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The latest reporting by Chalkbeat Indiana on Indianapolis Public Schools, Marion County’s township districts, and statewide education policy, plus occasional stories by Chalkbeat bureaus around the country, and a roundup of stories from other local and education-focused publications to keep you up to speed on what matters. Delivered to your inbox every weekday morning.


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Latest Indiana news

A bill at the Indiana Statehouse that aims to hold back more students who fail the state’s reading exam, is advancing. Here’s what its impact could be.

The school would open within the boundaries of Washington Township Schools.

One bill has been stripped of language on civics education to instead focus on allowing chaplains in public schools.

The Indianapolis charter school on the far eastside recently celebrated its new food lab and launched a culinary club, which hopes to take inspiration from a civil rights story.

Advocates say a bill to retain third graders could violate the civil rights of 93,000 English learners and conflicts with research on how long it takes to learn a language.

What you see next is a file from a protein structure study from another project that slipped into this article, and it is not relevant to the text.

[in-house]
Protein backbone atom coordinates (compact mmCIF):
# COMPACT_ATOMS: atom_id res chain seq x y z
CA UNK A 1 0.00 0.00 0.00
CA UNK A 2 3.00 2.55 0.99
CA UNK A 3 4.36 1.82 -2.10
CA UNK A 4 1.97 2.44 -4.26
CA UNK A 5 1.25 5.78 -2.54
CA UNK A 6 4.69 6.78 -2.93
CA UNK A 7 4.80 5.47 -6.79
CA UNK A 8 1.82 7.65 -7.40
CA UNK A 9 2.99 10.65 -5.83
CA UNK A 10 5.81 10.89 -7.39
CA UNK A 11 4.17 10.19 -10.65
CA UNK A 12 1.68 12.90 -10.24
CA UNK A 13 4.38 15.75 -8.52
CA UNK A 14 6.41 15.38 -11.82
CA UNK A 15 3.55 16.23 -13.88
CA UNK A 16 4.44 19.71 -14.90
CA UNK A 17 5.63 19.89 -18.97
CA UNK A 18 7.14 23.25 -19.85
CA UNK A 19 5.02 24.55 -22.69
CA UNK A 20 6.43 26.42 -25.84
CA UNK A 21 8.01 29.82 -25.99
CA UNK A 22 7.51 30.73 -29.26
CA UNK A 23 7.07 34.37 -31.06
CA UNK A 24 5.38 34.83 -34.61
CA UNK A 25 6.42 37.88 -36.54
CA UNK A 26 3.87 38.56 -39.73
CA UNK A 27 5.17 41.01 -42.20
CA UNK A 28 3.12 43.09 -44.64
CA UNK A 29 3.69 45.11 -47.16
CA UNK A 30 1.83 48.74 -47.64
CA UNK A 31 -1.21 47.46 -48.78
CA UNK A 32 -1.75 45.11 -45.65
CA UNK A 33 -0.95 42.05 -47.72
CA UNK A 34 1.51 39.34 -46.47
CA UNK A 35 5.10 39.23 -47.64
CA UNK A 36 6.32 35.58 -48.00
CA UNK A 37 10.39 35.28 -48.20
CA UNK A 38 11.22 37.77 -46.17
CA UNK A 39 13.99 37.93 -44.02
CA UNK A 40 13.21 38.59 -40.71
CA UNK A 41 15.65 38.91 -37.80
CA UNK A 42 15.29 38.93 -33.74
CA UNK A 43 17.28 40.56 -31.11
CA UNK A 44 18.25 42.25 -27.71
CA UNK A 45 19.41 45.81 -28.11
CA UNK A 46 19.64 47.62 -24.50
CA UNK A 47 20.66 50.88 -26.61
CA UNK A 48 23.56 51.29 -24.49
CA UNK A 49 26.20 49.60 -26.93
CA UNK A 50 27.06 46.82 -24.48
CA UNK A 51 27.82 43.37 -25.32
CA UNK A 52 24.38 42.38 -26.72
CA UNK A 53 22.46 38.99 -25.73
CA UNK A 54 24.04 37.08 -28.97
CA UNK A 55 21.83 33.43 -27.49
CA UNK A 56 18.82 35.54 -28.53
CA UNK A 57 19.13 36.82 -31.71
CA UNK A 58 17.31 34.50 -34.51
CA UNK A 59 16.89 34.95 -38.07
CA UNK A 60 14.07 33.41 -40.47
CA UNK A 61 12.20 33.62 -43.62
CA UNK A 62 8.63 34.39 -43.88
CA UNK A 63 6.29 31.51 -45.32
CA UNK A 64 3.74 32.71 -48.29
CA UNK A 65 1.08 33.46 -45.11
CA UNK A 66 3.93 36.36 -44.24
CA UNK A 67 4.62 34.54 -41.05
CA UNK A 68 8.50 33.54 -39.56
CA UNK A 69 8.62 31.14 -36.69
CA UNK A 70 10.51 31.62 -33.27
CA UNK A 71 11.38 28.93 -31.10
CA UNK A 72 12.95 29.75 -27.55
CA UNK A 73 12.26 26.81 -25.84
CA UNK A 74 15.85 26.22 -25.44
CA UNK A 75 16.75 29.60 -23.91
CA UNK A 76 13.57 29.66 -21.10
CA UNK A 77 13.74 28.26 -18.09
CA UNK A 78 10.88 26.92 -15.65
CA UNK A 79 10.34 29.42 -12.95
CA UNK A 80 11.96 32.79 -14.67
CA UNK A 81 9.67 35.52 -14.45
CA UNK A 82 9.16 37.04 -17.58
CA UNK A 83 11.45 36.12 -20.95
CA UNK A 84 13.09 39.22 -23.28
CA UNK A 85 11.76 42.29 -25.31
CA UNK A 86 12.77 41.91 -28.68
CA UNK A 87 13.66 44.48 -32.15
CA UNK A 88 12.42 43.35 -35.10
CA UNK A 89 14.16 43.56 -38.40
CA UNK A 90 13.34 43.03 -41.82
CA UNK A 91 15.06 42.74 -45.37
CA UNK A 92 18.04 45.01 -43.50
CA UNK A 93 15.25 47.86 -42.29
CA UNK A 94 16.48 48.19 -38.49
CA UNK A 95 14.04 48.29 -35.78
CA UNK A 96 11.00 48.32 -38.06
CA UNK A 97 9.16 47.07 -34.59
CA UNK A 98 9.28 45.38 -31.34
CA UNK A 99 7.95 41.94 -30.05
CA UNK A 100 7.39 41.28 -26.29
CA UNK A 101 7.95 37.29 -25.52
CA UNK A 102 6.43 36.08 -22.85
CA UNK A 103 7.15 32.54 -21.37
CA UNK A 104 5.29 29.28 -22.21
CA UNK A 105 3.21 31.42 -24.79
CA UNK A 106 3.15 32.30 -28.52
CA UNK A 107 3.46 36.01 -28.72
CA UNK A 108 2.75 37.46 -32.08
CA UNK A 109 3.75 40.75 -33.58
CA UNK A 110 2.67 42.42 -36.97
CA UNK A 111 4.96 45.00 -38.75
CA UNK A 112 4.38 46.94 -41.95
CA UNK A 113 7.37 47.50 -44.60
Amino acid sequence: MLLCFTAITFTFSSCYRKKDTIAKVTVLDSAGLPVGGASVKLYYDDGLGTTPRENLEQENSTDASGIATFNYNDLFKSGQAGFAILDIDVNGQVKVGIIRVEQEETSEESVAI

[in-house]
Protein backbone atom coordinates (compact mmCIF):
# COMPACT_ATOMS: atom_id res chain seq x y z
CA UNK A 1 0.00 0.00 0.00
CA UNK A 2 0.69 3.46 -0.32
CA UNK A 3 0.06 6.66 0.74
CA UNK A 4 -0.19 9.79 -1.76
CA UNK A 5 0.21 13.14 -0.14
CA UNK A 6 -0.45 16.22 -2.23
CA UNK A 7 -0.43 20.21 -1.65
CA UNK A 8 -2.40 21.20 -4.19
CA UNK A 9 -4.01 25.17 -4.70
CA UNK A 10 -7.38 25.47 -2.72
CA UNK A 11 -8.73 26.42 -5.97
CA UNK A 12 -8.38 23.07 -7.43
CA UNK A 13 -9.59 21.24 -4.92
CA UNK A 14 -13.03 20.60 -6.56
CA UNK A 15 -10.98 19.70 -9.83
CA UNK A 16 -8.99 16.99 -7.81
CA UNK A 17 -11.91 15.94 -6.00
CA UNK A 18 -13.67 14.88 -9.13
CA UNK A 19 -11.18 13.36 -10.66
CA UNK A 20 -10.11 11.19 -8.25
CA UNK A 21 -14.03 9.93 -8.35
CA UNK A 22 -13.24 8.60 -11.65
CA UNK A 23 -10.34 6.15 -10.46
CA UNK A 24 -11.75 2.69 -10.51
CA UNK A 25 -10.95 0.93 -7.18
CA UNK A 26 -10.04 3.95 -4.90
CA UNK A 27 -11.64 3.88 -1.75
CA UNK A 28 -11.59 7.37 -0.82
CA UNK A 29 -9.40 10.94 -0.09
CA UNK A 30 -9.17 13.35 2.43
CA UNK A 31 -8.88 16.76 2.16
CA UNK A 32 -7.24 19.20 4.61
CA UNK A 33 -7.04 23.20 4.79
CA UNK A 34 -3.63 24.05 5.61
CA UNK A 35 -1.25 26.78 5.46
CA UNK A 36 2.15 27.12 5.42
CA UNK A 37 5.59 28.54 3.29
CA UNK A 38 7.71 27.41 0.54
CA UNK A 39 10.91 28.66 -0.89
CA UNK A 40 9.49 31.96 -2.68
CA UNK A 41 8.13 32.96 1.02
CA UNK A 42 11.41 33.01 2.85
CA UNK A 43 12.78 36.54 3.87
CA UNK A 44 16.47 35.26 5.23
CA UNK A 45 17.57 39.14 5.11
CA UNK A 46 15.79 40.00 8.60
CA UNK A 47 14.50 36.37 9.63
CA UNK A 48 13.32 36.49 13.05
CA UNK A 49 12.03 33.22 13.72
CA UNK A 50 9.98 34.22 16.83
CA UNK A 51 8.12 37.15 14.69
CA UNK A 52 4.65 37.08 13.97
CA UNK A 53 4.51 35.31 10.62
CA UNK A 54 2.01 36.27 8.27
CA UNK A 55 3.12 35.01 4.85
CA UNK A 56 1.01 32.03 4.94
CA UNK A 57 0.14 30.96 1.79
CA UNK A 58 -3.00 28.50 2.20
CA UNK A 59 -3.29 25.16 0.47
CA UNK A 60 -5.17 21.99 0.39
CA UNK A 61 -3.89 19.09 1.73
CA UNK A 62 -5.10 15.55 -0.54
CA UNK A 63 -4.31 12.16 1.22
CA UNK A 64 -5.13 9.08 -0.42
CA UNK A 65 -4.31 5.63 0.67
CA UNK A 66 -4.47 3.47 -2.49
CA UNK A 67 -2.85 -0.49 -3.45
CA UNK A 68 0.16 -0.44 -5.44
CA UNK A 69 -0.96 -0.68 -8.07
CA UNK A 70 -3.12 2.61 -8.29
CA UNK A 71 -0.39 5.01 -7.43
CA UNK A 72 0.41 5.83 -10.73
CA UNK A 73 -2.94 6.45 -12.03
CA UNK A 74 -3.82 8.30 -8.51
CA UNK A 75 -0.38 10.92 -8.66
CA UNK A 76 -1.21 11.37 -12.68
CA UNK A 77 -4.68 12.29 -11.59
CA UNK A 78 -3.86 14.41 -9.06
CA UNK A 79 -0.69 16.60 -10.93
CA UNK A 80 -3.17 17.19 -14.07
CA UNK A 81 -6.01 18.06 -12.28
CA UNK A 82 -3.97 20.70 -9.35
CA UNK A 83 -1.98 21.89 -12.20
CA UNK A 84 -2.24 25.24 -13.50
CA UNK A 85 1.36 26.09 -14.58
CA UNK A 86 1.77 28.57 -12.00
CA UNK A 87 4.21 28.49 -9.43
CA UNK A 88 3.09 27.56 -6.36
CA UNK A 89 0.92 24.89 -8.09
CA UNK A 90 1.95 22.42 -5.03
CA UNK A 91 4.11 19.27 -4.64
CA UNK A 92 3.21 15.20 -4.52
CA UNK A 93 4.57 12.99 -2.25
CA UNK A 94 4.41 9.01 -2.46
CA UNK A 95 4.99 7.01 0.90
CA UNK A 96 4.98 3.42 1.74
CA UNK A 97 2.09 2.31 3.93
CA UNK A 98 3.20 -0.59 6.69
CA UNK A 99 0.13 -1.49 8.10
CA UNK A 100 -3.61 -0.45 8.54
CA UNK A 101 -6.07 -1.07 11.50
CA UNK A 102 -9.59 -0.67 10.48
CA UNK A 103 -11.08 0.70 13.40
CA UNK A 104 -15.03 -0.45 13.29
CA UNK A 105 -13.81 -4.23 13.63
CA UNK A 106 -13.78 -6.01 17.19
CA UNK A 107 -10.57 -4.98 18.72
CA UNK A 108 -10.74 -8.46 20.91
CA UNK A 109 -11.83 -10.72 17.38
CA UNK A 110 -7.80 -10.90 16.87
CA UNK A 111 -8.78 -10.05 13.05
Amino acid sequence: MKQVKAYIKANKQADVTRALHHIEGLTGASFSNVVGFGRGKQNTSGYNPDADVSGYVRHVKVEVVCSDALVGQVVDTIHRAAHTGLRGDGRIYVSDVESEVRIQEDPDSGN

A remote working option for teachers and shared educators between schools are some of the options to address the ‘pain points’ of teaching.

The awards are funded by a $12.5 million trust set up by an anonymous donor couple.

The play will show throughout All-Star Weekend, highlighting how one Indianapolis Public Schools basketball team made history as the nation struggled with civil rights.

The theme of the March 1 event co-hosted by Chalkbeat Indiana in Indianapolis is: “From Lesson Plan to New Plan.”

Legislation would establish education on government and good citizenship as early as kindergarten.

Indiana AG said officials must show that materials posted to ‘Eyes on Education’ were not and are not used or shared.

The demand is the latest development in an ongoing divide between IPS and the charter school community.

A bill that would have dramatically expanded school choice in the state failed to move forward but will likely return in 2025.

The website includes examples of “inappropriate” lessons or policies in 13 Indiana districts and one university, but districts say those are inaccurate.

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